South African farmers: industrious, English-speaking migrants fit in best

South African farmers: industrious, English-speaking migrants fit in best. By Adam Creighton.

Of course, Australia can’t take all the world’s 23 million refugees, so why not prioritise those who are most likely to fit in economically? That saves taxpayers money in welfare, and minimises social discord.

It turns out skilled South African and English immigrants have unemployment rates of about 2 per cent, compared to a 5.6 per cent rate nationally, according to a 2014 study by the Immigration Department of arrivals between 2001 and 2011. …

If we want immigrants with the greatest likelihood of integrating, look no further than southern and eastern Europe, it seems. Of the 31,000 immigrants from there since 2006, none is unemployed, according to estimates in the Australian Bureau of Statistics’ most recent analysis of the country’s ­migrant population. By contrast, of the 70,000 migrants from the Middle East and North Africa, 44,000 were either unemployed or not looking for work. …

“The single most important measure of successful settlement in Australia is the ability to communicate in English,” states that 2014 analysis, written by David Smith and Therese Smith. …

The government funds more than 500 hours of free English-language training to migrants from non-English speaking backgrounds. But after 10 years in ­Australia, more than a third of refugees still can’t speak English. …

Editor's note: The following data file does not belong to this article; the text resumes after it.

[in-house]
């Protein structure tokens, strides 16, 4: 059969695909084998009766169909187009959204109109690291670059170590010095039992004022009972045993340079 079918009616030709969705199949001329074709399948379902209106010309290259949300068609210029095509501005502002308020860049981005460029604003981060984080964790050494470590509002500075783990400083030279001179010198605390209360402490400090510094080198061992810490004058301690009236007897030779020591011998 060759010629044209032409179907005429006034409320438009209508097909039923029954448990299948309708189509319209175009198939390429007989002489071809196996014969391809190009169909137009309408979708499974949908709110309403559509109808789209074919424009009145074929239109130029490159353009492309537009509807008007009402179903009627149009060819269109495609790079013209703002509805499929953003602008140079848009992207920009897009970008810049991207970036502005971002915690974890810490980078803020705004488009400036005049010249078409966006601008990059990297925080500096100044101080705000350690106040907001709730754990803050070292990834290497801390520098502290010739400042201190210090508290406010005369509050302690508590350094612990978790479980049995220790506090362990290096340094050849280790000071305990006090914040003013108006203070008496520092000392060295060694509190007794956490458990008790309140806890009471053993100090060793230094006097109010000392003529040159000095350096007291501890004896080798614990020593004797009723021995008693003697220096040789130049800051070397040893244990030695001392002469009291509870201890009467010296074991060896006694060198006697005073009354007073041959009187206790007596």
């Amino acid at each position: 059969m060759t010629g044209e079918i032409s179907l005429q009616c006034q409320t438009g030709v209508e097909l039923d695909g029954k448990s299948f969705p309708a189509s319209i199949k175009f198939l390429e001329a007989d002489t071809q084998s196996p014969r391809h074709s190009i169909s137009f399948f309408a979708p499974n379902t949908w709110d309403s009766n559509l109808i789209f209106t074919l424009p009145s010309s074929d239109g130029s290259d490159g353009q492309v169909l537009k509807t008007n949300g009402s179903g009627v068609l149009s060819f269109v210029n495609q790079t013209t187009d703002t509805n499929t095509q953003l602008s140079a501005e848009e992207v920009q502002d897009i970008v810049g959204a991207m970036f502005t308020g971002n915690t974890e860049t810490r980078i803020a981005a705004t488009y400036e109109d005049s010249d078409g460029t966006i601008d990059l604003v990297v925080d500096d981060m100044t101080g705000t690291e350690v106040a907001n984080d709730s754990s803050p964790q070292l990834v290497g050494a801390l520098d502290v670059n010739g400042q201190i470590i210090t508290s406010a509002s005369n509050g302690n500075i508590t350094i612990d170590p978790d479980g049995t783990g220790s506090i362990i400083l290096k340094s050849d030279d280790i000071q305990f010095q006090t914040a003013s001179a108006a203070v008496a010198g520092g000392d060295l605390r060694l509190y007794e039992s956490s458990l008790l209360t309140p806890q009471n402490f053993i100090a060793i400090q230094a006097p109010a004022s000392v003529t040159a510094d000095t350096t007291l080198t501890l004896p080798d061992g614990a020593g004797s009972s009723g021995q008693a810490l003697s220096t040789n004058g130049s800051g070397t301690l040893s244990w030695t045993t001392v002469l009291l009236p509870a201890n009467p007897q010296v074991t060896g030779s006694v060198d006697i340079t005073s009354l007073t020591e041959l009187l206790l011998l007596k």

Indeed, a quarter, or 186,000 immigrants, from non-English speaking countries since 2006 haven’t had a job since they ­arrived, and three fifths of those hadn’t looked for one. For those from English-speaking countries the figures were 8 per cent, and a quarter. …

2013, before Abbott was PM

Whether we like it or not, Australians don’t have the same attitude to all immigrants. More than 60 per cent surveyed have a positive attitude to English-speaking migrants and Europeans, double the share well-disposed toward Muslims, according to the Scanlon survey.

A separate Life in Australia survey taken in 2016 found more than 41 per cent of voters had a “very negative” or “somewhat negative” attitude towards Muslim immigrants, with only 6 per cent offering the same view of Buddhists.

hat-tip Stephen Neil